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    Anytime you need help on some shit like this Kellen, let me know...
    Quote Originally Posted by IntegraLS95 View Post
    If I had the cash I'd pick up that penis.

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    Ya know, I bet if you did this on the EF, you'd make ROTM

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    dude, i must say this thread is epic. That's a very thorough DIY thread and very impressive. Props for taking the time to post it man.

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    See, I'm not always an asshole.

    I mean, most of the time, yeah.

    Every once and awhile I post something nice.
    Quote Originally Posted by IntegraLS95 View Post
    If I had the cash I'd pick up that penis.

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    Z Police BonesZ33's Avatar

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    Awesome write up man.. *subscribed*

    Any chance you can identify these wires on my POS car... can't seem to get the car running....

    post # 240 or 241


    http://importsnc.com/forums/honda-ac...dz-come-7.html

    thanks bro
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    D.I.Y. Junkie boogerboy72's Avatar

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    Quote Originally Posted by vegas10 View Post
    unbolt the vacuum stuff.
    Enjoy.
    quoted for awesomeness.
    Last edited by -Ryan-; 06-29-2009 at 11:39 PM.
    -norcar-

    Quote Originally Posted by vtecsikid View Post
    wow, way to blow up the forum
    Have inspection questions? pm me.

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    NX soon to be a hardtop unijabnx2000's Avatar

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    Nice write up!

    and i didnt know wiretucks automatically make your intake piping change colors lol
    NX2000 U13 GT28 w/ S15 COP

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    Z Police BonesZ33's Avatar

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    did you just quote 50 pictures?

    somebody please edit that shit
    Quote Originally Posted by BonesZ33;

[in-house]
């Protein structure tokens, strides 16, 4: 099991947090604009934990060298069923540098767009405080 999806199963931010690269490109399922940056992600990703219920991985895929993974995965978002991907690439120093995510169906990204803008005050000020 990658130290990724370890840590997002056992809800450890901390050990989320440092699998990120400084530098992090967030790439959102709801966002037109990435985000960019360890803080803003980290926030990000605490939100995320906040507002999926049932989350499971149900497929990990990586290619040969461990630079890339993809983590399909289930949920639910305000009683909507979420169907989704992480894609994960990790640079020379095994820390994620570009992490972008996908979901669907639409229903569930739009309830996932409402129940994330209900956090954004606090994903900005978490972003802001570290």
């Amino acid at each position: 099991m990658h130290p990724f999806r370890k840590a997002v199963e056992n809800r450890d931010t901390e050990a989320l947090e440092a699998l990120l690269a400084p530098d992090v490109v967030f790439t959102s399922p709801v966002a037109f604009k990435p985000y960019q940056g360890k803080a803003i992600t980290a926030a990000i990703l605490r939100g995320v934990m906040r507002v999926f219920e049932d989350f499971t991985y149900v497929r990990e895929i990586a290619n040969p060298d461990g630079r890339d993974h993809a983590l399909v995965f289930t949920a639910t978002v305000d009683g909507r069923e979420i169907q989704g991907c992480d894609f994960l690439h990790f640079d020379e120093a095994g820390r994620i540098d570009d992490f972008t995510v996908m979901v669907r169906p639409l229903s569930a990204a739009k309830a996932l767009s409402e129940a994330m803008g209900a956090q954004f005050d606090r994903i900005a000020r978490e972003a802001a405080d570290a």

STOP JEALOUSY, unban Z gods
    Quote Originally Posted by BonesZ33;
    nobody hates the 350z, its either love or envy.

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    167.5 HP/Cylinder vtecsikid's Avatar

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    epic write up
    Flickr
    RLZ

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    Senior Member -Ryan-'s Avatar

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    Impressive work as always..
    Thanks for sharing. Maybe some idiot won't mess as much stuff up or will have a running car because of your help
    Team RPM:-
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    Wakka Wakka s2k05's Avatar

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    damn hell of a write up....I am glad I don't care about wiring....that is not something I want to tackle.....I hate wiring in general though

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    Great write up... I tried to post and write up when I did my mild tuck on my EK
    2005 Toyota Tacoma TRD 4dr
    1977 Honda civic CVCC

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    by any chance can you do one on the brake lines?

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    I won't pay for shit!

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    I have no experience with tucking brake lines.

    I will be doing all this same work when I work on Jonklittle's eg hatch. He will be tucking the brake lines himself. I will try and take as many pics as I can.
    Quote Originally Posted by IntegraLS95 View Post
    If I had the cash I'd pick up that penis.

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    D.I.Y. Junkie boogerboy72's Avatar

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    imo brake lines would be eaiser than wires. Not that either one appears easy.
    -norcar-

    Quote Originally Posted by vtecsikid View Post
    wow, way to blow up the forum
    Have inspection questions? pm me.

  20. #20
    Senior Member SOHC24powa's Avatar

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    it was 156 pics if i counted right . and it seems you indeed have the paitience of a saint .
    Quote Originally Posted by atminside View Post
    And if you have a girl?
    Quote Originally Posted by jaspergtr View Post
    Starscream.